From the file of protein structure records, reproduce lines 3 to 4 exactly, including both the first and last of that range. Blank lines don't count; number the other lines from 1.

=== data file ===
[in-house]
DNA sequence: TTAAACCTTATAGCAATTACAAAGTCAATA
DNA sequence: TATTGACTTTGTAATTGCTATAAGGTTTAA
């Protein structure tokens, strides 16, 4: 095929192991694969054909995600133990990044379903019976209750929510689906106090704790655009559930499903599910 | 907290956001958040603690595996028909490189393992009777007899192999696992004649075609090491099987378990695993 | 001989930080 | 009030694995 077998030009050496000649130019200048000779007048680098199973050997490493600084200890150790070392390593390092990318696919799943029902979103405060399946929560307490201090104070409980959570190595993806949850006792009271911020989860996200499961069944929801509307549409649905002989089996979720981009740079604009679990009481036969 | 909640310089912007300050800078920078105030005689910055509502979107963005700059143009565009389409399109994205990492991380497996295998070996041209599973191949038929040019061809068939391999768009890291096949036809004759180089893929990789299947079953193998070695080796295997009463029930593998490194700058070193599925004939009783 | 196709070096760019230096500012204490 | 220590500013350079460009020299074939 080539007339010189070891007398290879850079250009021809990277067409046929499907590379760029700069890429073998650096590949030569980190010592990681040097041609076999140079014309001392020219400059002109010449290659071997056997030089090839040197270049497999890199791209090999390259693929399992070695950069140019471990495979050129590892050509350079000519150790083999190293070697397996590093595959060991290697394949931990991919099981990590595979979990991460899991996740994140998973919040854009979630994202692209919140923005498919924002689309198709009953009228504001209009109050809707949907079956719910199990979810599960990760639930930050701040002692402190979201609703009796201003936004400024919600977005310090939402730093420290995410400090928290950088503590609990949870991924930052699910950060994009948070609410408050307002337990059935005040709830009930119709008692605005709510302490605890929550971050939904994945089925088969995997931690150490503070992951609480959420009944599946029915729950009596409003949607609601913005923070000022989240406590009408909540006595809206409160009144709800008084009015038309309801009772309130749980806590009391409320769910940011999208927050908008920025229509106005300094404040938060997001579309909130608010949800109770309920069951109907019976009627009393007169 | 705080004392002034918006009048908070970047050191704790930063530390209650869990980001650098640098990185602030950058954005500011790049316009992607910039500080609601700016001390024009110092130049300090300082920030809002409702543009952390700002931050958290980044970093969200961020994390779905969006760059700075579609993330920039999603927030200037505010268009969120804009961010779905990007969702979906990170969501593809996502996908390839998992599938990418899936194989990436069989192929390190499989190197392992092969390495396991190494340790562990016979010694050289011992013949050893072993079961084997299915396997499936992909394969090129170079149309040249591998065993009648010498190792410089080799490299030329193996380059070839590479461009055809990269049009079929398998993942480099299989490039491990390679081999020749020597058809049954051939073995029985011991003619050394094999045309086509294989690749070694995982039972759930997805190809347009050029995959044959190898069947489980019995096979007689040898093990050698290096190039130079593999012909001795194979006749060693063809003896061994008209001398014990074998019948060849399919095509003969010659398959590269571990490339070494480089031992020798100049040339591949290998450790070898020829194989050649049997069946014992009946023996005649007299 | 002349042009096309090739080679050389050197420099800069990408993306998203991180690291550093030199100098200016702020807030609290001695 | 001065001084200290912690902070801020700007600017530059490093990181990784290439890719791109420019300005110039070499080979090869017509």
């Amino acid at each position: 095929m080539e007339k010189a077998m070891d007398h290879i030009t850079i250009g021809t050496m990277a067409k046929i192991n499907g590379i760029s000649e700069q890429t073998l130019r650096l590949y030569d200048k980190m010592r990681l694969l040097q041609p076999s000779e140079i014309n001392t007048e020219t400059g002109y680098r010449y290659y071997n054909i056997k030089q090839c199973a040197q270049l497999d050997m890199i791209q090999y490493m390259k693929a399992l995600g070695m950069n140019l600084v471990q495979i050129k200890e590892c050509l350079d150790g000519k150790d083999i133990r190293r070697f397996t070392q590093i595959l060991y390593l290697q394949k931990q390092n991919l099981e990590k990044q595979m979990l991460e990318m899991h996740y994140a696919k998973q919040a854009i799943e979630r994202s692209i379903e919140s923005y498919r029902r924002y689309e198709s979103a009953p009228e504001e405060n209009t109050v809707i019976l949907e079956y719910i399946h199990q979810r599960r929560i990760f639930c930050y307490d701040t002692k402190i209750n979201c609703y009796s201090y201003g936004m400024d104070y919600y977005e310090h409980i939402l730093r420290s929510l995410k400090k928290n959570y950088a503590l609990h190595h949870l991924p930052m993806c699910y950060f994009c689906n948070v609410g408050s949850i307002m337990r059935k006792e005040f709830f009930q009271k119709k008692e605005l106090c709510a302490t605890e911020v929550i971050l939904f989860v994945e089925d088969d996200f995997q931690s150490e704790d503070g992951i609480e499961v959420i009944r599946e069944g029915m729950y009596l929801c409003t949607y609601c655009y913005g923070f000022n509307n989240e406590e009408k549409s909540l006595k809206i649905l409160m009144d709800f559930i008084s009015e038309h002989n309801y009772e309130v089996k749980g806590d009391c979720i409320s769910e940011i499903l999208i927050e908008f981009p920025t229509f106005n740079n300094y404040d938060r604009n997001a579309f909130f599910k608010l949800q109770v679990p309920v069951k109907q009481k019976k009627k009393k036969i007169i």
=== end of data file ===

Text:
DNA sequence: TATTGACTTTGTAATTGCTATAAGGTTTAA
């Protein structure tokens, strides 16, 4: 095929192991694969054909995600133990990044379903019976209750929510689906106090704790655009559930499903599910 | 907290956001958040603690595996028909490189393992009777007899192999696992004649075609090491099987378990695993 | 001989930080 | 009030694995 077998030009050496000649130019200048000779007048680098199973050997490493600084200890150790070392390593390092990318696919799943029902979103405060399946929560307490201090104070409980959570190595993806949850006792009271911020989860996200499961069944929801509307549409649905002989089996979720981009740079604009679990009481036969 | 909640310089912007300050800078920078105030005689910055509502979107963005700059143009565009389409399109994205990492991380497996295998070996041209599973191949038929040019061809068939391999768009890291096949036809004759180089893929990789299947079953193998070695080796295997009463029930593998490194700058070193599925004939009783 | 196709070096760019230096500012204490 | 220590500013350079460009020299074939 080539007339010189070891007398290879850079250009021809990277067409046929499907590379760029700069890429073998650096590949030569980190010592990681040097041609076999140079014309001392020219400059002109010449290659071997056997030089090839040197270049497999890199791209090999390259693929399992070695950069140019471990495979050129590892050509350079000519150790083999190293070697397996590093595959060991290697394949931990991919099981990590595979979990991460899991996740994140998973919040854009979630994202692209919140923005498919924002689309198709009953009228504001209009109050809707949907079956719910199990979810599960990760639930930050701040002692402190979201609703009796201003936004400024919600977005310090939402730093420290995410400090928290950088503590609990949870991924930052699910950060994009948070609410408050307002337990059935005040709830009930119709008692605005709510302490605890929550971050939904994945089925088969995997931690150490503070992951609480959420009944599946029915729950009596409003949607609601913005923070000022989240406590009408909540006595809206409160009144709800008084009015038309309801009772309130749980806590009391409320769910940011999208927050908008920025229509106005300094404040938060997001579309909130608010949800109770309920069951109907019976009627009393007169 | 705080004392002034918006009048908070970047050191704790930063530390209650869990980001650098640098990185602030950058954005500011790049316009992607910039500080609601700016001390024009110092130049300090300082920030809002409702543009952390700002931050958290980044970093969200961020994390779905969006760059700075579609993330920039999603927030200037505010268009969120804009961010779905990007969702979906990170969501593809996502996908390839998992599938990418899936194989990436069989192929390190499989190197392992092969390495396991190494340790562990016979010694050289011992013949050893072993079961084997299915396997499936992909394969090129170079149309040249591998065993009648010498190792410089080799490299030329193996380059070839590479461009055809990269049009079929398998993942480099299989490039491990390679081999020749020597058809049954051939073995029985011991003619050394094999045309086509294989690749070694995982039972759930997805190809347009050029995959044959190898069947489980019995096979007689040898093990050698290096190039130079593999012909001795194979006749060693063809003896061994008209001398014990074998019948060849399919095509003969010659398959590269571990490339070494480089031992020798100049040339591949290998450790070898020829194989050649049997069946014992009946023996005649007299 | 002349042009096309090739080679050389050197420099800069990408993306998203991180690291550093030199100098200016702020807030609290001695 | 001065001084200290912690902070801020700007600017530059490093990181990784290439890719791109420019300005110039070499080979090869017509």